Food allergy treatments offered in clinical research trials may not be available for participants when the trial finishes. It is important for patients to discuss tentative plans for management after the trial with their regular clinical immunology/allergy specialist when deciding whether to participate in a clinical trial.
Current ASCIA recommendations for management of food allergy
Until food allergy OIT and other treatments for food allergy are proven to be effective, safe and standardised for routine use, and approved by regulatory bodies (such as FDA, TGA or Medsafe), strict avoidance of confirmed food allergens is recommended for the management of food allergy.
All patients receiving food allergy OIT (PalforziaTM or other OIT administered as part of a clinical research trial) should be advised of the increased likelihood of allergic reactions (including anaphylaxis) and be prepared for these events. They should continue to be managed in conjunction with their regular clinical allergist/immunologist.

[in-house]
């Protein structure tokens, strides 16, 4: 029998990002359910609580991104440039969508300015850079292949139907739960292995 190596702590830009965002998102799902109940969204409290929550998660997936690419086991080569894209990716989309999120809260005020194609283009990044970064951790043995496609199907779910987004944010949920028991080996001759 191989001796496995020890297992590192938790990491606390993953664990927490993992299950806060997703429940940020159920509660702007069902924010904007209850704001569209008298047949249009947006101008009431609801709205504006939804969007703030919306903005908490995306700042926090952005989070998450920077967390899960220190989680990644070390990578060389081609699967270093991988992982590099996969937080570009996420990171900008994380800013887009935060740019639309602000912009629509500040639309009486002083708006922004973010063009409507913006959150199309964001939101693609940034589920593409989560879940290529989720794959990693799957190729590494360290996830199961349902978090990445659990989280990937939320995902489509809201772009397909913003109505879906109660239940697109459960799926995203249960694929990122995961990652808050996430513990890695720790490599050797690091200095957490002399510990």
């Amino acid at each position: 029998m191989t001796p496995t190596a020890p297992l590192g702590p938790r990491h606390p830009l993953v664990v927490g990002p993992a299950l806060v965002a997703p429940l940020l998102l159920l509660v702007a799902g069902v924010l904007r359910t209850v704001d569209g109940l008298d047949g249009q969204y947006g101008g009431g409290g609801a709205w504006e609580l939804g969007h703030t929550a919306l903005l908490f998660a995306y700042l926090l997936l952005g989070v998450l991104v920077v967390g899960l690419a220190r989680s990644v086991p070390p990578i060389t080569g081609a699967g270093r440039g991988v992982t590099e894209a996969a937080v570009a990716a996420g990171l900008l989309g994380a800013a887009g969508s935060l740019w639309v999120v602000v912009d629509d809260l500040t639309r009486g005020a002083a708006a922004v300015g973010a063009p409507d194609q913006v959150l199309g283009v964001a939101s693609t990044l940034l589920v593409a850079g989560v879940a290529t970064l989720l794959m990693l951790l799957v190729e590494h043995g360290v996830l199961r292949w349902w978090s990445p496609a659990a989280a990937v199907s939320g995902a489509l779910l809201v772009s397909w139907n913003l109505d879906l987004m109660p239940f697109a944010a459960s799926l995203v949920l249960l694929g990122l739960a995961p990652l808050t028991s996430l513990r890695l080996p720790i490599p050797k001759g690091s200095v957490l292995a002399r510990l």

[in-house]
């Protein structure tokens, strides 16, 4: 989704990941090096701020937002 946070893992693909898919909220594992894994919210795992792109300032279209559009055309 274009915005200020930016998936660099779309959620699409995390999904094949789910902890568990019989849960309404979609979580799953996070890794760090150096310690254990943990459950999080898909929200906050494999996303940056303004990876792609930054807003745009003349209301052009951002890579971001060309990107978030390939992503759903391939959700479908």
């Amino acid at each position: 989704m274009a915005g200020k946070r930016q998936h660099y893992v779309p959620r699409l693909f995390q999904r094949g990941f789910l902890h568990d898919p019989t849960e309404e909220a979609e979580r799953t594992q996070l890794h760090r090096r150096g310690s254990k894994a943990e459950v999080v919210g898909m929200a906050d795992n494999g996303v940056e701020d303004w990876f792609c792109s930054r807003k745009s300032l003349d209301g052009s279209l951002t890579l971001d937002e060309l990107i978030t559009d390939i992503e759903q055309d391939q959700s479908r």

It is important for people with food allergy and their families to:
- Know the signs and symptoms of mild to moderate allergic reactions and anaphylaxis.
- Know what to do when an allergic reaction occurs.
- Read and understand food labels for food allergy.
- Inform wait staff that they have food allergy when eating out.
- Be aware of cross contamination and contact with food allergens when preparing food.
- Carry their adrenaline autoinjector (if prescribed), and their red ASCIA Action Plan for Anaphylaxis.
Further information and support
Lancet publication: www.thelancet.com/journals/lancet/article/PIIS0140-6736(19)30420-9/fulltext
Scientific Reports publication: https://doi.org/10.1038/s41598-019-56961-3
Information about food allergy: www.allergy.org.au/patients/food-allergy
Information about venom or aeroallergen immunotherapy: www.allergy.org.au/patients/allergy-treatment
© ASCIA 2021
ASCIA is the peak professional body of clinical immunology/allergy specialists in Australia and New Zealand.
ASCIA resources are based on published literature and expert review, however, they are not intended to replace medical advice. The content of ASCIA resources is not influenced by any commercial organisations.